Samuel Brighouse Elementary School in Richmond is a great showcase for the use of British Columbia wood in public buildings. The award-winning school opened three months earlier than scheduled, and has a stunning design, welcomed by students and staff alike. An undulating wood roof is the school’s signature architectural feature. Not only does it look fantastic, but it was prefabricated off site so shop and field construction could proceed concurrently. It also took half the time to cover the building than a roof built on site. Locally harvested wood was the primary building material for Samuel Brighouse Elementary School. It was used for the post-and-beam structure, wall framing, roof decking, millwork as interior doors, and protective wall panels. One building was made entirely with wood, and the other has a timber-frame second storey above a concrete main floor structure. The school’s designer, Perkins+Will Canada, received an Architectural Institute of British Columbia 2012 Merit award for the project; and its structural engineers Fast+Epp received the 2012 WoodWORKS! BC Wood Design Award for Engineering.
Creating A Teaching Tool
The school district called for both passive and active strategies to advance sustainability so the school could become a teaching tool. Much of the wood in the roof has a blue appearance and is easily identified as coming from forests affected by the mountain pine beetle, presenting another learning opportunity.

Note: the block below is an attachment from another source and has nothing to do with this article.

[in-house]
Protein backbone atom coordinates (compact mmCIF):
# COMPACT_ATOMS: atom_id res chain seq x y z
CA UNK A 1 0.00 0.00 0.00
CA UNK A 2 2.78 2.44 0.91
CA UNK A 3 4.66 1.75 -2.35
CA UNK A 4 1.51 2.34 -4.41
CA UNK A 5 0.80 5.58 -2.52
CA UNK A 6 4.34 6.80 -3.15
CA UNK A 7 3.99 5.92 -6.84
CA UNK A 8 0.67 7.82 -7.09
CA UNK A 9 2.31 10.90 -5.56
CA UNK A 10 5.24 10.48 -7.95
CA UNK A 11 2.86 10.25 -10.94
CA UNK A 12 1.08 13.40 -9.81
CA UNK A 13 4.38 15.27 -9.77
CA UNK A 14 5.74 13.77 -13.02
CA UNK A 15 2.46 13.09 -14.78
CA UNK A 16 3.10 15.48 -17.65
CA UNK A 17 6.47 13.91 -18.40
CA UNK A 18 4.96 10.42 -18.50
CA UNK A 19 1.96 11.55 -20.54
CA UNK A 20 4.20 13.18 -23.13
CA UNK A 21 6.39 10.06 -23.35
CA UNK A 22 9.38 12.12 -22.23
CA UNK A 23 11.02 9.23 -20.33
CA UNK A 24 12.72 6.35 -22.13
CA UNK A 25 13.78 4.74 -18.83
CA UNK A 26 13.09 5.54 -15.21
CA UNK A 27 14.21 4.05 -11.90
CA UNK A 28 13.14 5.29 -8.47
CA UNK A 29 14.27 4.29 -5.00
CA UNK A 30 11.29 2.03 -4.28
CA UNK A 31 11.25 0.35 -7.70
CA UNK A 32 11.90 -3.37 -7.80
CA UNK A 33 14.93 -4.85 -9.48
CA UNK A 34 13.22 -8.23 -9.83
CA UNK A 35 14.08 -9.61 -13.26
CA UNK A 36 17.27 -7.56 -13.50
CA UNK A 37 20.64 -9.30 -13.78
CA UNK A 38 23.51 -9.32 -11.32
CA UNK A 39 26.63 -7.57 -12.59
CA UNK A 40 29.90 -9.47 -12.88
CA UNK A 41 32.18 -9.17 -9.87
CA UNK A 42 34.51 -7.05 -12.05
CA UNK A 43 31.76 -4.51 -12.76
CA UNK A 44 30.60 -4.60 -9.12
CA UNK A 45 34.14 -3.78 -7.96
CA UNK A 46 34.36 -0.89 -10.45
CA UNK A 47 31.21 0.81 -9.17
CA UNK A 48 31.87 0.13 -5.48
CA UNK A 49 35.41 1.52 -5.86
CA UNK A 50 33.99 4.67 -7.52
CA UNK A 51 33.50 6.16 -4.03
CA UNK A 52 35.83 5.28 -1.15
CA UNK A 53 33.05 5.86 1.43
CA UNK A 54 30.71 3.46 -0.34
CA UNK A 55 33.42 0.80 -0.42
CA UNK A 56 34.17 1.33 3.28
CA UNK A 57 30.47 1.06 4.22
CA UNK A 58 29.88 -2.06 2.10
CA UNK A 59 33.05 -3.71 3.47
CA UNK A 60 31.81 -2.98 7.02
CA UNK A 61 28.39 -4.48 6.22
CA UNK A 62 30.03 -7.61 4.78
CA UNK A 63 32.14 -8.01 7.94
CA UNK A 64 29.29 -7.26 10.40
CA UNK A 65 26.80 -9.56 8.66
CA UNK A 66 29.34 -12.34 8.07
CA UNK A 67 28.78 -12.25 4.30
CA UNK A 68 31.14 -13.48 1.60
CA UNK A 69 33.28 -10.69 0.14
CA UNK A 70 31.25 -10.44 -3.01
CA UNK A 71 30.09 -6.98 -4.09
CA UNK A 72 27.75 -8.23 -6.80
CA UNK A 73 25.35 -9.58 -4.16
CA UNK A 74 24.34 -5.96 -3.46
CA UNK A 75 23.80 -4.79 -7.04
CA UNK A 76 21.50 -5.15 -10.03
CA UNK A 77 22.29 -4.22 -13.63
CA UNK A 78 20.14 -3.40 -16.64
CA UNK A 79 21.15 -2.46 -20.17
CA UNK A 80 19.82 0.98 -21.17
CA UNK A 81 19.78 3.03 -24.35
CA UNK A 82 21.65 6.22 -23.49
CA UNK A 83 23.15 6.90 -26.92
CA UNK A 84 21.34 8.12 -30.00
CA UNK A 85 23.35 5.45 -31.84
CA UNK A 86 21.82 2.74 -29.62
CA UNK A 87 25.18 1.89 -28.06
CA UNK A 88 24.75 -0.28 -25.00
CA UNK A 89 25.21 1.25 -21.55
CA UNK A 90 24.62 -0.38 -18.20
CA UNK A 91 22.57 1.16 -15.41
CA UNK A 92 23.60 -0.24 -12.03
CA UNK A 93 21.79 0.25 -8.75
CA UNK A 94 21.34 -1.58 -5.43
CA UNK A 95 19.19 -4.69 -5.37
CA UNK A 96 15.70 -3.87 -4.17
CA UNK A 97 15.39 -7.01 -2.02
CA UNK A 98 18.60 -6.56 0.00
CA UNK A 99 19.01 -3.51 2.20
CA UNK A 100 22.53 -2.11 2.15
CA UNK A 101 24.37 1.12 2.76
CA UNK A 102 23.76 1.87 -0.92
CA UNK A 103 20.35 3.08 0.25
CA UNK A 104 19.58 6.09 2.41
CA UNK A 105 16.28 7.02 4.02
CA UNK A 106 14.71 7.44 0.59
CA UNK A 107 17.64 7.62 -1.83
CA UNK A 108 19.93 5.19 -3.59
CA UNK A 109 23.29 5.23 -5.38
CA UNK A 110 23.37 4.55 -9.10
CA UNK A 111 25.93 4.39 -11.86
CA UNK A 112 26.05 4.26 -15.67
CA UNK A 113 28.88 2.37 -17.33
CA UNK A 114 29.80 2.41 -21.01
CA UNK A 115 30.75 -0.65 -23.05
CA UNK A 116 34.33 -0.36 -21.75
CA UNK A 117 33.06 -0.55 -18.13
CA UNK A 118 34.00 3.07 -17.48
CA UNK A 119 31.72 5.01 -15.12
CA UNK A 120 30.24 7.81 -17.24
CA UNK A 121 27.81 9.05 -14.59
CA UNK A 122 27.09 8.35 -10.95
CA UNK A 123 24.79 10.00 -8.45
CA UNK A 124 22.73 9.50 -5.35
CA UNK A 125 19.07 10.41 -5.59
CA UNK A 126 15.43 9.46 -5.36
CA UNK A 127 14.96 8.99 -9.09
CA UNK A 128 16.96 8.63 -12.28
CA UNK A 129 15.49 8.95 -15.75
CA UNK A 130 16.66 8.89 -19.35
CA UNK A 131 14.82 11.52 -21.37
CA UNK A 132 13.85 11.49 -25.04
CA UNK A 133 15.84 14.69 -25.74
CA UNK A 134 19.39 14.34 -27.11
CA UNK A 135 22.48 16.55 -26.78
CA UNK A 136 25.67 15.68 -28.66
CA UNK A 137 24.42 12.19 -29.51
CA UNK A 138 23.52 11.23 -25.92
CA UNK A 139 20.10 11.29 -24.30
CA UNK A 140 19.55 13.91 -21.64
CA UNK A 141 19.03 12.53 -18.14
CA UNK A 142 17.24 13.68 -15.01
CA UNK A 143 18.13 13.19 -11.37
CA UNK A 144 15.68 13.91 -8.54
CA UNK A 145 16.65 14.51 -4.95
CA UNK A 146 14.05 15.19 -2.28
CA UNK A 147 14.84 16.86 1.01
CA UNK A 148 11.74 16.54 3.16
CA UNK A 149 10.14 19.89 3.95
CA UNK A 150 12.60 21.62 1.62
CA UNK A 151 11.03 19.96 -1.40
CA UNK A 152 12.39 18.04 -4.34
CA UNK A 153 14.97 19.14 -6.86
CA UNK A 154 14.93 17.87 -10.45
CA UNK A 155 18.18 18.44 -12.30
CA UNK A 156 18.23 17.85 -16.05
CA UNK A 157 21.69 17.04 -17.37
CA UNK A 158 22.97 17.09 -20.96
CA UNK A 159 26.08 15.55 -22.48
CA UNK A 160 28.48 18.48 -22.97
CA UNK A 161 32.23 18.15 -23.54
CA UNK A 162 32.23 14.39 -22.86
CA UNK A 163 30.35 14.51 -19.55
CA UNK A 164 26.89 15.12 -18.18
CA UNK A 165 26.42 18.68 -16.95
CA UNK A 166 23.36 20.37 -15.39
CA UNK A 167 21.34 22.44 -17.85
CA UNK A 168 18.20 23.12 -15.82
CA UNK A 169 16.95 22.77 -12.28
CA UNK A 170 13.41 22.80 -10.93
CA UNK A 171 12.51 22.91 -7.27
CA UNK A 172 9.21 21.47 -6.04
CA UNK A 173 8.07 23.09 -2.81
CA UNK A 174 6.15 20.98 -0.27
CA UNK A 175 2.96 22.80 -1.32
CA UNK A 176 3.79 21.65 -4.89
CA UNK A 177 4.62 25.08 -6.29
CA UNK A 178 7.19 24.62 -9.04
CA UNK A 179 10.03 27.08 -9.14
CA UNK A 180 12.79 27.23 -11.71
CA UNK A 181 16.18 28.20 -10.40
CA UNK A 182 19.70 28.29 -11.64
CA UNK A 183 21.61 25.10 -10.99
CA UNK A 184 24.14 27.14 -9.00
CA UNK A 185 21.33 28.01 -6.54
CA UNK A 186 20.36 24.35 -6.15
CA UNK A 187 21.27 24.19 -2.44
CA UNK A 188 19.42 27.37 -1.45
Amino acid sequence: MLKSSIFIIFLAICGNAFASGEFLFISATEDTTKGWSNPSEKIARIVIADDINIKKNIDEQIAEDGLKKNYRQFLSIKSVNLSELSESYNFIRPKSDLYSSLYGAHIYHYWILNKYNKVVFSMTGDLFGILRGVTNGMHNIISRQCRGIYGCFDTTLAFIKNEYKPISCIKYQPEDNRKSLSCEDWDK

Relaxed Learning Environment
Using wood supports the school district’s goal of transparency, collaborative learning, and connecting to nature and the community. Studies have found that wood interiors reduce stress, and that it provides productive and high-quality learning spaces for students and teachers.
Panelized Roof: Efficient And Beautiful
The undulating wood roof made with 2x4s and steel v-shaped king-posts demonstrates the beauty and structural capacity of dimensional lumber. It used prefabricated panels built off site, which sped up construction and took half the time to cover the building as a roof built on site.
Advancing Environmental Education
About 90 trees and native plants placed on the school grounds provide shade and habitat and reduce the need for irrigation. This helps the students learn from their natural surroundings. A green roof directs runoff to a constructed wetland.
Best Choice For Community Space
Wood is hypo-allergenic and, unlike carpeting, prevents the build-up of dust. It is easier to clean, making it a great choice for a building like Samuel Brighouse Elementary School, which is open to community activities as a Neighbourhood Learning Centre.
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